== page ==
I agree with everything Hawkshot99 said and just to add some voice of experience:
I assume this is your first bike from your description of only 400 miles?
If that is true, I would wait until you have a few thousand solo miles and a variety of riding experience under your belt before you venture two-up riding. That includes some twisty back roads, traffic riding, and just some highway cruising.
The dynamics of the bike will change a lot as Hawkshot noted. It will take more to stop it, a little more counter counter steering in a curve, and more control when you stop as you are hold up the extra weight.
Pillions can learn to ride two ways, one is to behave like a sack of potatoes and just sit on the back, in which you accomodate the extra weight. The second is teach them to lean in the curves too which is the easiest for both of you. You will just need to know how your extra weight you are carrying will respond in a consistent manner.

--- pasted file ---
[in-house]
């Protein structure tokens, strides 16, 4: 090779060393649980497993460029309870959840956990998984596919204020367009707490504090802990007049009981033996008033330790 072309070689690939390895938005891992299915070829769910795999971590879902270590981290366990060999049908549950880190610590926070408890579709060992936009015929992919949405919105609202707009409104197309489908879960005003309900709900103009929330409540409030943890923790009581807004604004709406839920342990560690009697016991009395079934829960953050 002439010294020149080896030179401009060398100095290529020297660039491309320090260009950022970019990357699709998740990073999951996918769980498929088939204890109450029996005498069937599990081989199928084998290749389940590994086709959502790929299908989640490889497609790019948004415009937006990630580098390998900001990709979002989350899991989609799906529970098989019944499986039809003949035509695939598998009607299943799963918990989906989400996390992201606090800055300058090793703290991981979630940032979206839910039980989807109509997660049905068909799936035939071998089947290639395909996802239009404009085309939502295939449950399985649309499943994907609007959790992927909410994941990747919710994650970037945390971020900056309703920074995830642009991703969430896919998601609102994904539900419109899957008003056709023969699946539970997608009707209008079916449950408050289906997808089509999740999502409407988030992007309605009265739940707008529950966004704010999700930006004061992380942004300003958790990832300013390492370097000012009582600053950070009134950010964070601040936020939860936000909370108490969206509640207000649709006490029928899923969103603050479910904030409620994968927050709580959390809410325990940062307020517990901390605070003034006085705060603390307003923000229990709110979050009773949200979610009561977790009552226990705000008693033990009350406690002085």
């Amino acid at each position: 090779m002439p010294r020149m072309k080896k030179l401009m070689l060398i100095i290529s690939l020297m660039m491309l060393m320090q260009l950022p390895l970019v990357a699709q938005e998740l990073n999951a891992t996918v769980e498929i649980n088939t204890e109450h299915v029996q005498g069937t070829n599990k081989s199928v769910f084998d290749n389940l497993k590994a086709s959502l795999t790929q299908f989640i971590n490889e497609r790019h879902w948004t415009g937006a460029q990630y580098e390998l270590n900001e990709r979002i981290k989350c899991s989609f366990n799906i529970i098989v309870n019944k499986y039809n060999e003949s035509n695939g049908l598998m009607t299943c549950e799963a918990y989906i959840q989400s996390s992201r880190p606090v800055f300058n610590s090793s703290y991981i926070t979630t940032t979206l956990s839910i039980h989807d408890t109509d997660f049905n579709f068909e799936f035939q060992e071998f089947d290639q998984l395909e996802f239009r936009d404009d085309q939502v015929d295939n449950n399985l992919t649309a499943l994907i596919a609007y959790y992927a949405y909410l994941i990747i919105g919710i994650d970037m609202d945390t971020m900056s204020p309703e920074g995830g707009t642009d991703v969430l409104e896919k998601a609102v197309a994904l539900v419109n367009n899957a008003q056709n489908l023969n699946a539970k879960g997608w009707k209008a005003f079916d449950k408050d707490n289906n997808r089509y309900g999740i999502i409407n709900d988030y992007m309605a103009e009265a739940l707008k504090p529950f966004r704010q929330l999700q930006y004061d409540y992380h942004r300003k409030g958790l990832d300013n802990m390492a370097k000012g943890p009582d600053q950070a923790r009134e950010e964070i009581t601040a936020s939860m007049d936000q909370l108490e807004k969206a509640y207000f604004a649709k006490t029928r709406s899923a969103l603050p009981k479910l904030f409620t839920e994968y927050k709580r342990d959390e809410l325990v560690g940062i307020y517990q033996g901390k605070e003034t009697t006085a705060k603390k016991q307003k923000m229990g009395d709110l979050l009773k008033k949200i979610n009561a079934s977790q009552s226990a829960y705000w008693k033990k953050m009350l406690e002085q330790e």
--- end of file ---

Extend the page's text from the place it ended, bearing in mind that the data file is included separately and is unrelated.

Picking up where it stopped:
My wife goes with the sack of potatoes theory so I know thebikes response. I took my adult son out on the back of my ST1300 for a ride, and he was a new rider, and I did not even know he was back there in the curves. Big difference as I had never had a rider on the back before.
One other thing to realize is the pillion on a lot of bikes does not have the full view that you will as the pilot. They have to look around one side of your head or the other. If you see something of a warning on your right side and she is looking around the left, and you react, they might be a little jumpy as they will not see it :-)
If you wanted to practice some with her on the back, go to a large school or mall parking lot when it's empty, and practice there. Then you won't have to worry about cars, left turners, etc. But it would give you a variety of training for both of you in a safer environment, until you can work up to the street.
A lot of good advice on this forum as others will chime in too.
Another good forum I liked myself back when I just stared riding on the street is
A lot of good folks over there along with several MSF instructors and some good answers to questions like this.
Ride safe and glad your wife wants to join you.